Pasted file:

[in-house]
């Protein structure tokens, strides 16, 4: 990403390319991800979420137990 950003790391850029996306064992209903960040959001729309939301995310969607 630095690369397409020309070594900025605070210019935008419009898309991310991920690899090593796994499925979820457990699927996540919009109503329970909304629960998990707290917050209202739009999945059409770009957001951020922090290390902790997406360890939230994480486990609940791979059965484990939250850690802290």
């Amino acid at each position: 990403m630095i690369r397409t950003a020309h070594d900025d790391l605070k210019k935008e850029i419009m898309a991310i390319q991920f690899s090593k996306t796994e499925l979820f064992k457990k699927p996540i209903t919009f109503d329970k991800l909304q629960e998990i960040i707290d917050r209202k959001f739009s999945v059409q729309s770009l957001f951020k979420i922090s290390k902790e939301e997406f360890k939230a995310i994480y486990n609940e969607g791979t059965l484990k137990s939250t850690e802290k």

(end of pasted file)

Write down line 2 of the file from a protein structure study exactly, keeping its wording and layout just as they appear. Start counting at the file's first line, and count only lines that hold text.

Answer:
């Protein structure tokens, strides 16, 4: 990403390319991800979420137990 950003790391850029996306064992209903960040959001729309939301995310969607 630095690369397409020309070594900025605070210019935008419009898309991310991920690899090593796994499925979820457990699927996540919009109503329970909304629960998990707290917050209202739009999945059409770009957001951020922090290390902790997406360890939230994480486990609940791979059965484990939250850690802290």